Focus on cancer proteomics.
Proteomics Clin. Appl. 2013, 7, 315
Focus on Cancer Proteomics
O. John Semmes
Motivated by the ever increasing demands for improved analytical and computational capa-
bilities in support of proteomic research, technology has rocketed forward. As an example,
high-end mass spectrometry touts a competitive half-life on par with Moore’s law in the com-
puter industry. Every few years we can expect significant technical improvement in the tools
applied to this rapidly growing field. Although it is often easy to become enamored by these
technological advances, it is critical that these do not distract from the equally important ac-
tivities related to developing robust applications to maximize the biomedical impact of these
developmental cycles. The field of Cancer Proteomics is ultimately dependent upon develop-
Many of the assumptions used to develop improved technology do not resonate with the real-
ities of experimentation with clinical samples or complex models of disease. The objective of
this Focus Issue is to highlight successful efforts in the application of novel technologies for
cancer proteomic studies.
Included in this issue are four full-length articles and three technical notes that span a va-
riety of technology application. Morrissey et al. describe a robust approach for the application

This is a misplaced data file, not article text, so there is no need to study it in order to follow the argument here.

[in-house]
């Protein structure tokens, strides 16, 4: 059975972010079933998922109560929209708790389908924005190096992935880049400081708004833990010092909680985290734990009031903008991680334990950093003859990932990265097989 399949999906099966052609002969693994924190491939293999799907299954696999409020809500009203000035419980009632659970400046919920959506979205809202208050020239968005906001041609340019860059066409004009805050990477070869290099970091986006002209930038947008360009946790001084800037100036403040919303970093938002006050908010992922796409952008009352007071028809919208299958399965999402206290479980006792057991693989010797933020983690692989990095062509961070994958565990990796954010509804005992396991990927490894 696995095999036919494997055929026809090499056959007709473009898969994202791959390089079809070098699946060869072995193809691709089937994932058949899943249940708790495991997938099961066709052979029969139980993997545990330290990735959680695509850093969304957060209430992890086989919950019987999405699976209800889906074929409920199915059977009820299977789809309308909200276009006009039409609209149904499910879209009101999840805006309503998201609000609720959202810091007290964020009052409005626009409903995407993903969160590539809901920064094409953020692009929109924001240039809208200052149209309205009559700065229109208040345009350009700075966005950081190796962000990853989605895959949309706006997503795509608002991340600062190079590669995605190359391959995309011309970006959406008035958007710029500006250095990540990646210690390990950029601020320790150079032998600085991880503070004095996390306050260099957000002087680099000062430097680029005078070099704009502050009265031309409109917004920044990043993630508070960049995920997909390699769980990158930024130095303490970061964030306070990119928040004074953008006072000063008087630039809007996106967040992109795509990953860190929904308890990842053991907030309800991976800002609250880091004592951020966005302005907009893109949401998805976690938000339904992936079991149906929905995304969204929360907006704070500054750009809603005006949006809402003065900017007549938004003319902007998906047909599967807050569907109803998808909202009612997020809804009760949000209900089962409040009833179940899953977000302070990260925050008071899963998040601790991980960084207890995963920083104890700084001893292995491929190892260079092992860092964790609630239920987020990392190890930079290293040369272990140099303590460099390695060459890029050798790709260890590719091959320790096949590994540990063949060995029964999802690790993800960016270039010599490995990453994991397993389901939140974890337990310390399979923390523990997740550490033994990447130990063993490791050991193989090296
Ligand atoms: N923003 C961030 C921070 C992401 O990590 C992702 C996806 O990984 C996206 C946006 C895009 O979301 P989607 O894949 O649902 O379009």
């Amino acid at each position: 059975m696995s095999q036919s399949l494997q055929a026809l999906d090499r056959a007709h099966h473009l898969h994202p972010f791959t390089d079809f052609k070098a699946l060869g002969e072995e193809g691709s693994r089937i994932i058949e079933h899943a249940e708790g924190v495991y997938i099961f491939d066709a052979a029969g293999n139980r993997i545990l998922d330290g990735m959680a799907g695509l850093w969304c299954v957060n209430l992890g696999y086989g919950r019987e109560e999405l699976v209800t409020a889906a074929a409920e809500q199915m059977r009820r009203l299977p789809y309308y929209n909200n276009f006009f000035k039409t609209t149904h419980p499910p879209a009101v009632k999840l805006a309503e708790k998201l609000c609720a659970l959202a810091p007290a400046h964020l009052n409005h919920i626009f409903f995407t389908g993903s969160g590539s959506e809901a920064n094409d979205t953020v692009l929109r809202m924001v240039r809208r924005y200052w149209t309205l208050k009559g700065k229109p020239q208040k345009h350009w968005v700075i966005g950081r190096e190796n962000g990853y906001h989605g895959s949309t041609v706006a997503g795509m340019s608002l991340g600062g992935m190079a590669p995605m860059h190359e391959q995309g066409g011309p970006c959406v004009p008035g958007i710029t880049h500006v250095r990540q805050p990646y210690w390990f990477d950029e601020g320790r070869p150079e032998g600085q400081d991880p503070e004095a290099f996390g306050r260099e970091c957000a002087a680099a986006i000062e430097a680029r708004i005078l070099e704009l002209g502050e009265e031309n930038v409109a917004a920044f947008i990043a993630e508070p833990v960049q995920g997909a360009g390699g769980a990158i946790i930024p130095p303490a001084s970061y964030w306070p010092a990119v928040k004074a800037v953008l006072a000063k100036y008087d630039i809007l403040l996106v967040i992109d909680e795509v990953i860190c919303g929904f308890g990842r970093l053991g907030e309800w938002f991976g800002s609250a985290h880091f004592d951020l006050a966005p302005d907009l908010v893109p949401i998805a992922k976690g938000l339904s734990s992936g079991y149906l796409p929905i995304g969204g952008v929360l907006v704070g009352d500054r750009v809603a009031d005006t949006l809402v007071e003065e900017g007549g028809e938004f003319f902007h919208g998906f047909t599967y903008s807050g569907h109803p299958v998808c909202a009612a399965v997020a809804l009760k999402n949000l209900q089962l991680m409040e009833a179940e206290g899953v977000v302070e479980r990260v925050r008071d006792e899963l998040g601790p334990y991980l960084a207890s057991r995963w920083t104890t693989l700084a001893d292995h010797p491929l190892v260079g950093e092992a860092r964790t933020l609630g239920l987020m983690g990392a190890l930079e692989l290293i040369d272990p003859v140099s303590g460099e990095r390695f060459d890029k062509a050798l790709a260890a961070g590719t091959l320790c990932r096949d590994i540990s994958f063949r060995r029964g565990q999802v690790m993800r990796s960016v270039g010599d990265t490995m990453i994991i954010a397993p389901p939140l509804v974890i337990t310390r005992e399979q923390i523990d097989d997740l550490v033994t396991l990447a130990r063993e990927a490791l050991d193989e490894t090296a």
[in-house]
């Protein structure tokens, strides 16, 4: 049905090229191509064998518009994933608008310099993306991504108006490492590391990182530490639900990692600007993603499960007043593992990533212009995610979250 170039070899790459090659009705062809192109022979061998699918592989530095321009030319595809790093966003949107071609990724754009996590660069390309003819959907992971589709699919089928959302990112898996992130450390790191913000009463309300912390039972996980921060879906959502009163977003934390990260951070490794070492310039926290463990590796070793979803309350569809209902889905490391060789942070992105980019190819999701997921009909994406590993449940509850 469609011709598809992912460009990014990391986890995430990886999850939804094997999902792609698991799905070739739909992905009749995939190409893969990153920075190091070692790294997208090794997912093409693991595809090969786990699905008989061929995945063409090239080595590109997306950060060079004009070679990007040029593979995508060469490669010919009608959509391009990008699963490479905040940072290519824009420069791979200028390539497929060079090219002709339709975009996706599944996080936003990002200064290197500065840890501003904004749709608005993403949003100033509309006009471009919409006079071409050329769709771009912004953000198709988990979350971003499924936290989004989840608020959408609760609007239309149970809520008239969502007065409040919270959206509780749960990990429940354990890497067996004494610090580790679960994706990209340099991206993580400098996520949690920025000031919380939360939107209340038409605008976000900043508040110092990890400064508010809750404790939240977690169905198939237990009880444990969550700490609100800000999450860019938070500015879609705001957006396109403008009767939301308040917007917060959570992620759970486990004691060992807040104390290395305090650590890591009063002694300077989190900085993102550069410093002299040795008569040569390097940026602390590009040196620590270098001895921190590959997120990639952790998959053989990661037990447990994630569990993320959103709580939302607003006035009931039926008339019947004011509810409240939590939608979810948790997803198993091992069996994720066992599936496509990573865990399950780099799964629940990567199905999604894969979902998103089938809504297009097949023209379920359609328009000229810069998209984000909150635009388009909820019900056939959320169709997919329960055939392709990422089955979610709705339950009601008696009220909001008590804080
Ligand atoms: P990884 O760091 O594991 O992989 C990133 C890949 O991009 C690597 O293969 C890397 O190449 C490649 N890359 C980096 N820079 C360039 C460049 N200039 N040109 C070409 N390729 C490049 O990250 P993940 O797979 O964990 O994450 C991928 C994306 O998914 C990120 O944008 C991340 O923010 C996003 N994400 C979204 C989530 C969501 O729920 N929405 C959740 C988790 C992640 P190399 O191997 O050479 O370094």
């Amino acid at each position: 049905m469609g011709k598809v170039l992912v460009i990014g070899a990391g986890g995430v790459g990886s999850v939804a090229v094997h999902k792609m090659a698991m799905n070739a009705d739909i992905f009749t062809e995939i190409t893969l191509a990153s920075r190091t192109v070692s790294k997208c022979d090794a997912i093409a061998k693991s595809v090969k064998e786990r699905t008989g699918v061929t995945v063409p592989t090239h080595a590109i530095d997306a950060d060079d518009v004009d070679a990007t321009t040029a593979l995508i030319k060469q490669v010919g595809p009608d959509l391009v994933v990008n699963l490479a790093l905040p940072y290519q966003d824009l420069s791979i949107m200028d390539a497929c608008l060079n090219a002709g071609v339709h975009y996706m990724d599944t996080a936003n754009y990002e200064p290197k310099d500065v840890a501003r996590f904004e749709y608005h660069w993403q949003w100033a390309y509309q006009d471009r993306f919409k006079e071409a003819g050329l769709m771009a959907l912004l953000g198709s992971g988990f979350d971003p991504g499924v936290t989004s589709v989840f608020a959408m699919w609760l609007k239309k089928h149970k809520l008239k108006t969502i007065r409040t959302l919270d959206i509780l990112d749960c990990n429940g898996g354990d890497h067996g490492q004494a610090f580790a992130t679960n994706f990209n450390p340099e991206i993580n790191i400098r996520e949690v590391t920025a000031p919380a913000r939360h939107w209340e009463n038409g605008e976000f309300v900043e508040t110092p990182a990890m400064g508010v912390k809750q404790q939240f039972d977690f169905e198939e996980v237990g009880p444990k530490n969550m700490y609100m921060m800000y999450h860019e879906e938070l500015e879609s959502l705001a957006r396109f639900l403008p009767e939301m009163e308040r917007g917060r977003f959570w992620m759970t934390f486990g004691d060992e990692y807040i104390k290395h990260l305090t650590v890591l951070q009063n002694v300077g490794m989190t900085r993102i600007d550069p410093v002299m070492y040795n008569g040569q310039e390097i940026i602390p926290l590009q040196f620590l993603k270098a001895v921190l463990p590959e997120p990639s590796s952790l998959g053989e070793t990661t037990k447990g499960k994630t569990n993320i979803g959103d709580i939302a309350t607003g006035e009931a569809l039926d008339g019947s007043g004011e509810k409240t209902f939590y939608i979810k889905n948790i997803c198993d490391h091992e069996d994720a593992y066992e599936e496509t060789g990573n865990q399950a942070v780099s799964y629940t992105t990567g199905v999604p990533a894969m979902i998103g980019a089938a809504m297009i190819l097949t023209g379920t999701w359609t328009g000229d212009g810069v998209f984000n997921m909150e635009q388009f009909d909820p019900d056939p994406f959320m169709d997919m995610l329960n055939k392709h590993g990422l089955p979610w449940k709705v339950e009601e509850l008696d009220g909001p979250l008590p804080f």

of label-free LC-MS/MS-based quantitation of serum for the discovery of candidate protein
biomarkers of prostate cancer. The design is toward a pipeline from discovery within a clinical
trial cohort to a testable MRM-based assay. Chao et al., recognizing the important role of
the immune response in both disease development and treatment, describe an array-based
approach for profiling patient autoimmune responses. They detail an application of this tech-
nology to uncover an immunosuppressive effect of hormone therapy in breast cancer patients.
Longuespee et al. present a study that employs MALDI MS imaging to uncover molecular
events that potentially drive histopathologic etiology of serous ovarian cancer. In an attempt to
address the issue of low abundance tumor specific proteins, researchers may be able to resort
to the analysis of cell models. In this issue, Marimuthu et al. examine the secretome of gastric
tumor cell lines utilizing SILAC-based quantitation. Similarly, Roper et al. employed azido
sugar metabolic labeling to assist in the capture and quantitative analysis of the secretome in a
prostate cancer stromal cell model. Our series concludes with two articles describing techno-
1-Step human-coupled in vitro transcription/translation for the efficient expression of target
proteins in a mammalian IVT system. Wang et al., from the same group, describe a novel
approach to achieve expression and arraying of denatured proteins specifically targeted at the
identification of disease specific autoantibodies.
on overcoming barriers common to the field of clinical proteomics. We thank the authors for
their generous commitment of time and energy to make this Focus Issue a success!
O. John SemmesThomas Conrads
C ?2013 WILEY-VCH Verlag GmbH & Co. KGaA, Weinheim